Five Card Draw
Five Card Draw is often seen as the easiest form of poker. Certainly, if children are playing poker with their families, Five Card Draw is almost always the version that they play. While five card stud is technically an easier game (you play what you get, and that's pretty much the end of it), it lacks the factor of choice and potential hand improvement, making draw a better game for new players and those still learning the most basic elements of poker. While a few online casinos offer some Five Card Draw tables, this particular brand of poker is typically only played in casual home games, as professional players have often moved on to what they generally consider more "mature" versions of poker.
How Five Card Draw is Played
Each player gets five cards, dealt out one at a time (the way cards are dealt in the majority of card games). Players evaluate their hands and a round of betting follows. After the betting, players can choose to discard cards-- up to three, unless he/she holds an Ace, in which case a draw of four cards is allowed. The "four with an Ace" rule is technically a house rule, but it is included in Five Card Draw games more often than not (just be aware that some places may not use this rule). After players are dealt their new cards (all at once, rather than one at a time), players bet again. If a showdown is necessary, the player with the highest cards wins the pot.
What it Offers
What Five Card Draw has to offer, though, is essential for beginning players. Instead of rote memorization of the poker hand values (what one learns by playing stud), players are introduced to the concept of building a hand-- looking at a set of cards and seeing their potential, rather than their immediate worth. This skill, the very premise behind the draw concept, is crucial in "more advanced" poker games like Hold'em, where players must assess the cards in their hand and determine not only their immediate worth, but their worth as the community cards fall.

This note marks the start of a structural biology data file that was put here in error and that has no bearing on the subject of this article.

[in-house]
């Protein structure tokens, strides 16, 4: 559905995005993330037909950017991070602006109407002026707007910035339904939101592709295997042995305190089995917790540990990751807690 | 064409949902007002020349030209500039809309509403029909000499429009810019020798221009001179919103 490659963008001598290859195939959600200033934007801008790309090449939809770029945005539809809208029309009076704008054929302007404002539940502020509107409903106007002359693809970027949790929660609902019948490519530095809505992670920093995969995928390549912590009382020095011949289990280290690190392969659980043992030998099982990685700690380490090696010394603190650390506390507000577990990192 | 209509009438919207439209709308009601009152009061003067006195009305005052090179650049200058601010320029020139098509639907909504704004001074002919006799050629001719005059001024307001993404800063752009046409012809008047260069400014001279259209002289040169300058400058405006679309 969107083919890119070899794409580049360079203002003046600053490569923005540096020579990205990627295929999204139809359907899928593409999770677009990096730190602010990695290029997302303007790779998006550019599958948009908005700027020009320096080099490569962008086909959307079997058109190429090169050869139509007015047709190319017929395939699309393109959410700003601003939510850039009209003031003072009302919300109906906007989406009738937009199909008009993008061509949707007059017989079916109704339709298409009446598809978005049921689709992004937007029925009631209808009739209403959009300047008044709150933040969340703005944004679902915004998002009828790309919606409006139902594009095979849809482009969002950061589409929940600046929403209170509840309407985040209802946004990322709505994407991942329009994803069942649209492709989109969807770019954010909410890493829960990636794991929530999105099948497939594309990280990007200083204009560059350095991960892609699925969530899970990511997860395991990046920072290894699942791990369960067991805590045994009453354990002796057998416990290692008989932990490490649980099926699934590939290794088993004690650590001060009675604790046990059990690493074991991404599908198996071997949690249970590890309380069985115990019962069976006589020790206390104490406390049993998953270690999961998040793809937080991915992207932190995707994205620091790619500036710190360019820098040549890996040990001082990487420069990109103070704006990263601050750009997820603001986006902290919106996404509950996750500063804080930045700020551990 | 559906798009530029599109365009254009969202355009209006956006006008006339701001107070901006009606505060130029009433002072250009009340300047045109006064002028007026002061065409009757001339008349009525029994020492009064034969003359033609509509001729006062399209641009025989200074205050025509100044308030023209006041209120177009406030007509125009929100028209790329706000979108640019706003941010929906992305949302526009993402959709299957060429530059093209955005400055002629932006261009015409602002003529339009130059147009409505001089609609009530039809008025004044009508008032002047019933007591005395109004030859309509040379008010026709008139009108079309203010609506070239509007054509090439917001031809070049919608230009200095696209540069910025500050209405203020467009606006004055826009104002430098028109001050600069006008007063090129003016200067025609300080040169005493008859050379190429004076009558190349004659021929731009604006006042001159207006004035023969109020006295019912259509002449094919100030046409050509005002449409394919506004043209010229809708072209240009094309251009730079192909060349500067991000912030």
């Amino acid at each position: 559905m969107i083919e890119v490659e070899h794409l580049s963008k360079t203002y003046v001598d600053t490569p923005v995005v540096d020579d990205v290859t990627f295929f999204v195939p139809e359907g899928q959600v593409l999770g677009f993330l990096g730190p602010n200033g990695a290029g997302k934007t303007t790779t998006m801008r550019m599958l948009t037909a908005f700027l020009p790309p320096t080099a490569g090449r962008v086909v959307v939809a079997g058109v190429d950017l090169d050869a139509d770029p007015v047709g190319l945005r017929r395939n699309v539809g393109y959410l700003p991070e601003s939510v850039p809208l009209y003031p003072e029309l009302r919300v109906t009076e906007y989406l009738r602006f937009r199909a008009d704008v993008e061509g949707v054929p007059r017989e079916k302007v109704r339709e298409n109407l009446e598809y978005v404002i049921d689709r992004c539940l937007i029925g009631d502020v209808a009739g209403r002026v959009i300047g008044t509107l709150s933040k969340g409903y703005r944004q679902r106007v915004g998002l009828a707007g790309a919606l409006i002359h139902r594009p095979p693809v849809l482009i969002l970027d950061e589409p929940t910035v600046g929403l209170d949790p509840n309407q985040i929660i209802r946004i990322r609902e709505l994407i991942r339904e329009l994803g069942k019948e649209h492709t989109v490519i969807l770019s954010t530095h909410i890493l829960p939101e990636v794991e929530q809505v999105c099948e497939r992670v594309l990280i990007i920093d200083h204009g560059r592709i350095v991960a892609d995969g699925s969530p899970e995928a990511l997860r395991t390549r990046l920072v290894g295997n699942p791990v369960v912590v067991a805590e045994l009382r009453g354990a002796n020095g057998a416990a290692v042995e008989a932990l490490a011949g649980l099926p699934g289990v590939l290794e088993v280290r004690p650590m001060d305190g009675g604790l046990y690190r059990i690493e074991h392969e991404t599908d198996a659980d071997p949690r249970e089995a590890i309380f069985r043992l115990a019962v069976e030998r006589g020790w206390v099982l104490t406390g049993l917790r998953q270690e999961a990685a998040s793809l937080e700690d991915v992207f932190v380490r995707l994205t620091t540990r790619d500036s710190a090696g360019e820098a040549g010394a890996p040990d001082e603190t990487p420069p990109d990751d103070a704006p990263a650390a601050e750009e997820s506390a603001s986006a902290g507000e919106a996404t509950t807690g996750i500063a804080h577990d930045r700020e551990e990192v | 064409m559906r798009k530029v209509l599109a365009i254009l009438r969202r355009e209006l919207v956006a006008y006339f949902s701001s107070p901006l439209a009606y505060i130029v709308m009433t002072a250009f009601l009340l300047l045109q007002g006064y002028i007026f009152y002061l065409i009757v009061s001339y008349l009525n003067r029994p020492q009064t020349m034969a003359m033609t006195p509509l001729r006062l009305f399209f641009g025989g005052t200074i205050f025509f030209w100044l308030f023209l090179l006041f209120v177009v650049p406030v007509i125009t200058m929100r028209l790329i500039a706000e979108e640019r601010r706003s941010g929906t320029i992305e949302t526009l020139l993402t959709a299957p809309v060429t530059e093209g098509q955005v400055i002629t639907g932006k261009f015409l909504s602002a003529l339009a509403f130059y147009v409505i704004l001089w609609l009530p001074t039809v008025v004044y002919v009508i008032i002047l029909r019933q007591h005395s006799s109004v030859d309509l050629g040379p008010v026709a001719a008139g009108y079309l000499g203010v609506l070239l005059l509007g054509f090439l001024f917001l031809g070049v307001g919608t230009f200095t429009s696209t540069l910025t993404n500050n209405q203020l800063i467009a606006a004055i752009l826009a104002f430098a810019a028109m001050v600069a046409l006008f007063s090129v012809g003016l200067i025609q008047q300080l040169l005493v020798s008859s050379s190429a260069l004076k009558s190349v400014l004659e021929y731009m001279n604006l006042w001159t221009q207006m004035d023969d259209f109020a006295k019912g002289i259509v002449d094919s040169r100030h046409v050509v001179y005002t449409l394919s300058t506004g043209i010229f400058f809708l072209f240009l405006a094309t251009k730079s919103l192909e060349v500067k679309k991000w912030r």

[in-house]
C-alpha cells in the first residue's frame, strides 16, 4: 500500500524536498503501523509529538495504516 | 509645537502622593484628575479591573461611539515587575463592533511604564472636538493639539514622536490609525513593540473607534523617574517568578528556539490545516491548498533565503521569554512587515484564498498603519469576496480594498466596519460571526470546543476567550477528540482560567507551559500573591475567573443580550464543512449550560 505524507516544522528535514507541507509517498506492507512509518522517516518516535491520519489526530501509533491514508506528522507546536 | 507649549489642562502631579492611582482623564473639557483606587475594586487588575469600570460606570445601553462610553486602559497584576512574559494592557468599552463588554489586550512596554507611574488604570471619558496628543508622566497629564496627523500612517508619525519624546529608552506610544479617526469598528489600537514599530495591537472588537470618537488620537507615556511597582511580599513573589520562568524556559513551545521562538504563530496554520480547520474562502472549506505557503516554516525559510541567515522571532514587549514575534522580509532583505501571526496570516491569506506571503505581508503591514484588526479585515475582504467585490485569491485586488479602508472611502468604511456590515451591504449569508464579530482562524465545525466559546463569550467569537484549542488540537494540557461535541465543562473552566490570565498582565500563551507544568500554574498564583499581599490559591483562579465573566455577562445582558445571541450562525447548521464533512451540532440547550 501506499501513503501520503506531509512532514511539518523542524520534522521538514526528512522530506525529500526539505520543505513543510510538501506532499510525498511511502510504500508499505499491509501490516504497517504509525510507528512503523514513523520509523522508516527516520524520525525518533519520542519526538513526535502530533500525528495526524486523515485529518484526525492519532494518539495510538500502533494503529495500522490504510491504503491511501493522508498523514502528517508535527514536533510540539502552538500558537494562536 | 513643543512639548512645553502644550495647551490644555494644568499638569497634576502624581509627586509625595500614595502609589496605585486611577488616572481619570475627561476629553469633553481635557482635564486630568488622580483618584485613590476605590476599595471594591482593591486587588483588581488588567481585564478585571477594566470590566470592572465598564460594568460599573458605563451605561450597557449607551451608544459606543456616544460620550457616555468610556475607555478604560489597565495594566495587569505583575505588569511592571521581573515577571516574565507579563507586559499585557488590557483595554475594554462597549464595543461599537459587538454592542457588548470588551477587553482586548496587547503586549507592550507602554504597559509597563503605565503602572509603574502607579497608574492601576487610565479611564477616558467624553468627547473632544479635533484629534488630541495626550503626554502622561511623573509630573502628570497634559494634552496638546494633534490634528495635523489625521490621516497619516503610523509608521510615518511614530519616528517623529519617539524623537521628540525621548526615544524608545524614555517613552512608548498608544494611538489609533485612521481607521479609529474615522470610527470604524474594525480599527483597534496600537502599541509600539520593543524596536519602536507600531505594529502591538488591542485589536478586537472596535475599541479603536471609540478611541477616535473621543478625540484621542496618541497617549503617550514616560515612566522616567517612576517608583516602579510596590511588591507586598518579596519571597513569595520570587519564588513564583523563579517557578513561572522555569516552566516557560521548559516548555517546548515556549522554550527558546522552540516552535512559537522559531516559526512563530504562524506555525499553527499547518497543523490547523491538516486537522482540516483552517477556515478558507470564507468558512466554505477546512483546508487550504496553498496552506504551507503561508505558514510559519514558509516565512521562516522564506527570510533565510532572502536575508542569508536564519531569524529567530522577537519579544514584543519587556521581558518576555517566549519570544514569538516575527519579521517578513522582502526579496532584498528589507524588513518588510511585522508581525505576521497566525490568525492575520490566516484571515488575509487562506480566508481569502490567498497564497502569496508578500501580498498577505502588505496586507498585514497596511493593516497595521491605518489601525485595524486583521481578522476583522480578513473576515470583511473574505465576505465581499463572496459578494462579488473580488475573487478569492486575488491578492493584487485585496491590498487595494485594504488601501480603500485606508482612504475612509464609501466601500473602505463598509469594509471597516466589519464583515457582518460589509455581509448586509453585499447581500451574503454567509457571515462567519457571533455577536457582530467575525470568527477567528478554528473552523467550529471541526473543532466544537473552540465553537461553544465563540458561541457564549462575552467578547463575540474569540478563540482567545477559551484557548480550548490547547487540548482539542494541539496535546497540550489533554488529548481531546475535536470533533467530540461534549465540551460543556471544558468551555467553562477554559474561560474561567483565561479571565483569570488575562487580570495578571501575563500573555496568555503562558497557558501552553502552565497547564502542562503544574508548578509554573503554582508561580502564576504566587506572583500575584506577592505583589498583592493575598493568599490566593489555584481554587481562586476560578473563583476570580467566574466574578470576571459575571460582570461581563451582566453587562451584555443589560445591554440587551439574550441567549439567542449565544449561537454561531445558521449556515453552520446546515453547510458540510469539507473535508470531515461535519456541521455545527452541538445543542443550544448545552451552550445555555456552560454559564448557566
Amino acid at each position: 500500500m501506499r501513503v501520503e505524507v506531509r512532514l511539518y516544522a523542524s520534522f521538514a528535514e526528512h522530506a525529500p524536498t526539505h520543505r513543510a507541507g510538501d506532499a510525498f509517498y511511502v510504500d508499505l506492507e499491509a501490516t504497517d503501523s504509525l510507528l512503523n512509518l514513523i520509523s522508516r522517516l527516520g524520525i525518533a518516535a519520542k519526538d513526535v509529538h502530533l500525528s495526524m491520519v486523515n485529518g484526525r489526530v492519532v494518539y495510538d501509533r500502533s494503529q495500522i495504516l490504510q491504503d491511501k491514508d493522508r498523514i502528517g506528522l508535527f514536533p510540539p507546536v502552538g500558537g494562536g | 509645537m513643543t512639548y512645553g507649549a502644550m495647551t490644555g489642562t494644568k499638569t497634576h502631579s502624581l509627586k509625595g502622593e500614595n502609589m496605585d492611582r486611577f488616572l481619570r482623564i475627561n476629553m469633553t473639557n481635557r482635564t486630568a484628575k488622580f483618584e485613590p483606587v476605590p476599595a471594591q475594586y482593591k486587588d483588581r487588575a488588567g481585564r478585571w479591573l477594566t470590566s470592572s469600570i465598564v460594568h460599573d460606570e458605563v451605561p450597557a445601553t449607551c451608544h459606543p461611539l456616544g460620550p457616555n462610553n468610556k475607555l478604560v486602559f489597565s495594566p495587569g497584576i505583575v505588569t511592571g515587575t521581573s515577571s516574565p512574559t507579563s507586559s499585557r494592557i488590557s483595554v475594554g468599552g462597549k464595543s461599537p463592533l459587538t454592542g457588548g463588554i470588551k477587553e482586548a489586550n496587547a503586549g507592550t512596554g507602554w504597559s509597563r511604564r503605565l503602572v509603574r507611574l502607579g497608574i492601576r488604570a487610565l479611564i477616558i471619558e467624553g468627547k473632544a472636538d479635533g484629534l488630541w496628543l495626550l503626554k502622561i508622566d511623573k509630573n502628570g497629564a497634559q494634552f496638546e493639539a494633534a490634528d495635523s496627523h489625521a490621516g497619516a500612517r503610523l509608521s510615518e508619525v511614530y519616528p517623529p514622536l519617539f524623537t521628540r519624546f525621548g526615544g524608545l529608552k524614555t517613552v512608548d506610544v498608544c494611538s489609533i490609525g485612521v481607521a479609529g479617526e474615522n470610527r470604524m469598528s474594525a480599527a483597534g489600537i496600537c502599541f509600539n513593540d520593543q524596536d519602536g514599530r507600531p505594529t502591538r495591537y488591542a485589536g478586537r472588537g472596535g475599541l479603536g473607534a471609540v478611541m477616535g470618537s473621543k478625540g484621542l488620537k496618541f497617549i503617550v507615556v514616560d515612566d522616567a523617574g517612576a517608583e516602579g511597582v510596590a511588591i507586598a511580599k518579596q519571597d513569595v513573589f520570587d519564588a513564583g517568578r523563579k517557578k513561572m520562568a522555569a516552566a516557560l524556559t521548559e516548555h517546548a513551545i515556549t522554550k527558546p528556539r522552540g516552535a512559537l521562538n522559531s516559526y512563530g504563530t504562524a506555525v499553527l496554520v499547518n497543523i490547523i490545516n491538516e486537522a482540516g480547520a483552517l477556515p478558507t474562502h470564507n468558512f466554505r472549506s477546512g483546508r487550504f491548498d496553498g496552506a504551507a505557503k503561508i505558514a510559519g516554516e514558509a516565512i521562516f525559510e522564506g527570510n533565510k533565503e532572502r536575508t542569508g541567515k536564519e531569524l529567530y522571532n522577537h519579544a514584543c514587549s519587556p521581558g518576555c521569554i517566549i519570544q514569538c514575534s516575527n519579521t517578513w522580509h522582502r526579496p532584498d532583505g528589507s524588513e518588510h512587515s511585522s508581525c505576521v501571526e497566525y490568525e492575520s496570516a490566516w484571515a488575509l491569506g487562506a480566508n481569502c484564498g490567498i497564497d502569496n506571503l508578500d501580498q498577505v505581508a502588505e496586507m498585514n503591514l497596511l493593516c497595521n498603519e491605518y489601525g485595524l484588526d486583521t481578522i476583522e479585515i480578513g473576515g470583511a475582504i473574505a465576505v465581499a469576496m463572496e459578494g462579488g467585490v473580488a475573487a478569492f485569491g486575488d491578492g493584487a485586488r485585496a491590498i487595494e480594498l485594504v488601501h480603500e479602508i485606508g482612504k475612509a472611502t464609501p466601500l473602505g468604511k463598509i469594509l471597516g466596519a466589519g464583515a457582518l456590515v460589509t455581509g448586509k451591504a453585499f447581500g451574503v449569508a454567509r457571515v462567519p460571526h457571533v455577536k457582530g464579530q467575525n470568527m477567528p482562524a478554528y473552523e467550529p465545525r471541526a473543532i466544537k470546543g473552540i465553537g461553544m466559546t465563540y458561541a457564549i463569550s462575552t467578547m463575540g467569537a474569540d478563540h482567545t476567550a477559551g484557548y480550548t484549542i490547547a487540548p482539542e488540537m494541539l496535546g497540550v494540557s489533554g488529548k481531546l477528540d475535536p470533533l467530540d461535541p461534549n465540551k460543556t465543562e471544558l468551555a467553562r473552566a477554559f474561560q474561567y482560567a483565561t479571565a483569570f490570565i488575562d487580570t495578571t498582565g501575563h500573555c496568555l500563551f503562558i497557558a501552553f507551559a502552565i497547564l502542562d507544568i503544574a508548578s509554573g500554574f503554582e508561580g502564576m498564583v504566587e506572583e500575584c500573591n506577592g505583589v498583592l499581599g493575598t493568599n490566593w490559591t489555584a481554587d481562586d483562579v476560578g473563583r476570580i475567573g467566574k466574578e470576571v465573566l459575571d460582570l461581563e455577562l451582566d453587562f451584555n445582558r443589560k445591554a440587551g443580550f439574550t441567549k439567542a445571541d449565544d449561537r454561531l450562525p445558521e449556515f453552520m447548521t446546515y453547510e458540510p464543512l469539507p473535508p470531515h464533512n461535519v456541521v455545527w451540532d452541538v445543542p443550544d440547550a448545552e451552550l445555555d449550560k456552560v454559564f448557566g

Draw also teaches players the basics of bluffing and observing other players. It is tempting for new players to take the maximum amount of cards, hoping for a better hand, but since other players can see how many cards are taken by each player, this tactic makes bluffing impossible. If you hold a pair and take three cards, the rest of the players will be able to "read" your hand and know that it's weak; likewise a four card draw while holding an Ace announces to the rest of the table that, failing a small miracle, you have nothing more than a high card in your hand. Therefore, it becomes necessary to draw cards based not only on what you need in your hand, but what you want other players to think that you have.
Five Card Draw Variations
Another house rule sometimes used with Five Card Draw is one that does not allow the bottom card of the deck to be dealt as a replacement card. This is to prevent players who may have seen the card from having an advantage. In places that use this rule, players can either choose randomly from among the discards or have the dealer shuffle the remaining card into the discards and then deal to the player.
Five Card Draw is home to many lowball variants, where players compete to see who can get the worst possible hand. In "Deuce to Seven Lowball," players try to get as close to 2 of Clubs 3 of Diamonds 4 of Hearts 5 of Spades 7 of Clubs , off-suit, and automatically lose if their hand contains a valid, non-high card poker hand such as a pair, flush, or straight. A-5 Triple Lowball is similar-- players try to get Ace of Clubs 2 of Diamonds 3 of Hearts 4 of Spades 5 of Clubs , and straights and flushes don't count against the player. In lowball games, players typically get three drawing/betting rounds, rather than just one.
Likewise, regular Five Card Draw can be played with extra drawing phases added in (making the games known as Double Draw and Triple Draw), with wild cards, or with an extra betting phase before the cards are even dealt ("Blind and Straddle").
Perhaps the most common variation on Five Card Draw, however, is known as Spanish Five Card Draw (or the stripped deck variant). In this game, a French Piquet deck is used instead of the traditional card deck used for poker. The Piquet deck contains the cards from 7 through Ace and is missing 2-6, so it's easy to alter a regular deck to fit these rules. Because the cards are different, the probabilities of getting various hands changes, which changes the ranking of the poker hands. In the stripped deck variation, a flush ranks between four of a kind and a full house.